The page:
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Heart Failure and Cognitive Impairment: Breaking It Down

Higher estimated levels of premorbid intelligence suggest that cognitive reserve could play a key role in moderating the adverse effects of heart failure.


 

Patients with heart failure (HF) often have cognitive impairment, but not all cognitive impairment in patients with HF is the same, say researchers from Case Western Reserve University and University Hospitals, both in Cleveland, Kent State University, and Akron City Hospital, all in Ohio. Patients tend to fall into 1of 3 distinct groups: (1) globally intact; (2) impaired; and (3) memory impaired. Those profiles, the researchers say, may reflect unique mechanistic pathways as well as different cognitive outcomes.

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The largest proportion (37.4%) were patients who were globally impaired across attention, executive functioning, and memory abilities. The researchers say that broadly fits with the pattern seen in patients with vascular disease. In contrast, 29.5% of patients exhibited intact performance in attention and executive functioning but deficits on memory tasks. The final 33.1% of patients demonstrated relatively intact functioning, but the researchers note that this group may have been assessed earlier in the HF disease process and “will likely demonstrate greater cognitive impairments over time.”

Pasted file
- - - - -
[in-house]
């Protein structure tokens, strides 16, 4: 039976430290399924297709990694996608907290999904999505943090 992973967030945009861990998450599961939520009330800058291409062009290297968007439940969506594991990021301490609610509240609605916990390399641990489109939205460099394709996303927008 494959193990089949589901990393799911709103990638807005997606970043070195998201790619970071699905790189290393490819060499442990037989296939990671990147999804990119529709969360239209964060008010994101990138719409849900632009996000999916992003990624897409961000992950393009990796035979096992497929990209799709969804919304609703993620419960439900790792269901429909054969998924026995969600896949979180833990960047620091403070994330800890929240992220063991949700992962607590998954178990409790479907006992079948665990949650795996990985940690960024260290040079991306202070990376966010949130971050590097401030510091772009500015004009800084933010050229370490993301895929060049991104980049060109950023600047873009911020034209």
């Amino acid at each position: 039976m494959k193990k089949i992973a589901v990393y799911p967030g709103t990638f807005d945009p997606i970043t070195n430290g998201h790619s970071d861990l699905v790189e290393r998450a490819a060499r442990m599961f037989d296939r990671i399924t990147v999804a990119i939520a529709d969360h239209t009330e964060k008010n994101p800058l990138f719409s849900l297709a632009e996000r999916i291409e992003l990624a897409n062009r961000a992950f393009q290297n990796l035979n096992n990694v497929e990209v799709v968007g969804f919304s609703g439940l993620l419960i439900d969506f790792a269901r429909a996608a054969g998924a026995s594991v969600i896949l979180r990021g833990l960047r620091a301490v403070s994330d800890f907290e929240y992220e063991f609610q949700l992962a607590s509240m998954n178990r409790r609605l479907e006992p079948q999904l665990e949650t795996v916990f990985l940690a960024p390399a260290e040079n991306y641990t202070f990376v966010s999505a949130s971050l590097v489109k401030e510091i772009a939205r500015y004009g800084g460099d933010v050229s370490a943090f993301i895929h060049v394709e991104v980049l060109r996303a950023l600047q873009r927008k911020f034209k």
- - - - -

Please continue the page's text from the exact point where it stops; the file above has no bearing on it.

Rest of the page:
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Those classified as belonging to each profile did not differ in overall medical comorbidity, vascular or pulmonary disease, depression, or anxiety symptoms. Women were more likely than were men to exhibit intact cognitive function, which could relate to protective factors that grant women better prognoses and survival in HF. Patients with HF with intact cognition also had higher estimated levels of premorbid intelligence, which could suggest that cognitive reserve plays a key role in moderating the adverse effects of HF.

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The researchers argue for better screening to help target patients who might otherwise be overlooked. In particular, they’re concerned about patients with memory impairment who have a higher risk of conditions such as Alzheimer disease, because they tend to be older than the patients in the other 2 profiles.

Source
Hawkins MAW, Schaefer JT, Gunstad J, et al. Appl Nurs Res. 2015;28(2):186-191.
doi: 10.1016/j.apnr.2014.10.005.

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